Guarantee credit

Definition of guarantee credit

In the case of a guarantee credit (§§ 765-778 BGB in conjunction with §§ 349-351 HGB), a bank assumes liability for a customer's liabilities to a third party in the form of a surety or guarantee. It will be a Loan loan granted, because the credit institution does not provide any money, only its creditworthiness. The group of possible borrowers is therefore limited to customers with first credit ratings.

Guarantee credits and the contingent liability


The provision of a guarantee credit creates a contingent liability for the bank, which only becomes a liability if the borrower fails to provide his services to the third party.

Guarantee credit = short-term credit

The guarantee credit is a short-term loan that is used in practice where a security has to be provided without the third party wanting to be dependent on carrying out detailed credit checks himself. The main types of guarantee credit can be distinguished:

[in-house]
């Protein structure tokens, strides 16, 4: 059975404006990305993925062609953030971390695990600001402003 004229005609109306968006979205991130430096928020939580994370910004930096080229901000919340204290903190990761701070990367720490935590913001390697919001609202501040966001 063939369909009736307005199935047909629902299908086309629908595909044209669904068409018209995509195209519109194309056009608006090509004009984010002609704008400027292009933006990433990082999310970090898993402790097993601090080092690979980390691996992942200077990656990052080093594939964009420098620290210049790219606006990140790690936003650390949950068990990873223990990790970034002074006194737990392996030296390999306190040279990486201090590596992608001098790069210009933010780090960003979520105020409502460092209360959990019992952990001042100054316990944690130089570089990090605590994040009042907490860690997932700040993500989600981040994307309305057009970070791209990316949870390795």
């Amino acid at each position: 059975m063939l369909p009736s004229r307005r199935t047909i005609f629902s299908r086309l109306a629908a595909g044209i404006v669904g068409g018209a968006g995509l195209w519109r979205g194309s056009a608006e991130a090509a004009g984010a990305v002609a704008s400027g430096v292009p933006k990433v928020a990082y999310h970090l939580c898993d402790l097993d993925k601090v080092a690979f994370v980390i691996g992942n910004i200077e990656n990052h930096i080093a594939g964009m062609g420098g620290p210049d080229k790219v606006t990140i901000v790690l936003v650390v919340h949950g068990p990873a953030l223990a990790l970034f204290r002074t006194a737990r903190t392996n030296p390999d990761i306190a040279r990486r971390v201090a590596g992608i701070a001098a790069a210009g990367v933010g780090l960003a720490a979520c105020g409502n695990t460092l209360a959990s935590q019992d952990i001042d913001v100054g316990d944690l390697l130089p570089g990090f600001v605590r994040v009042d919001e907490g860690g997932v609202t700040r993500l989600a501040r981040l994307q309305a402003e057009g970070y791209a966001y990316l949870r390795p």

• Customs bond, which is a guarantee for a 2011 customs debt.
  • Freight deferral guarantee, which relates to the deferral of claims.
  • Bid guarantee, e.g. B. as Bank guarantee also in the context of foreign tenders.
  • Down payment guarantee, which obliges the recipient of a down payment to repay.
  • Warranty guarantee that brings a guarantee holder more security.
  • Performance guarantee, e.g. B. the payment of a contractual penalty for improperly rendered services by the bank. It amounts to 5 % to 10 % of the order value.

The capital costs that arise from drawing on the guarantee credit are incurred in the form of the guarantee commission, which is to be paid to the bank - usually quarterly in advance - and amounts to between 1 % and 2.5 % pa.

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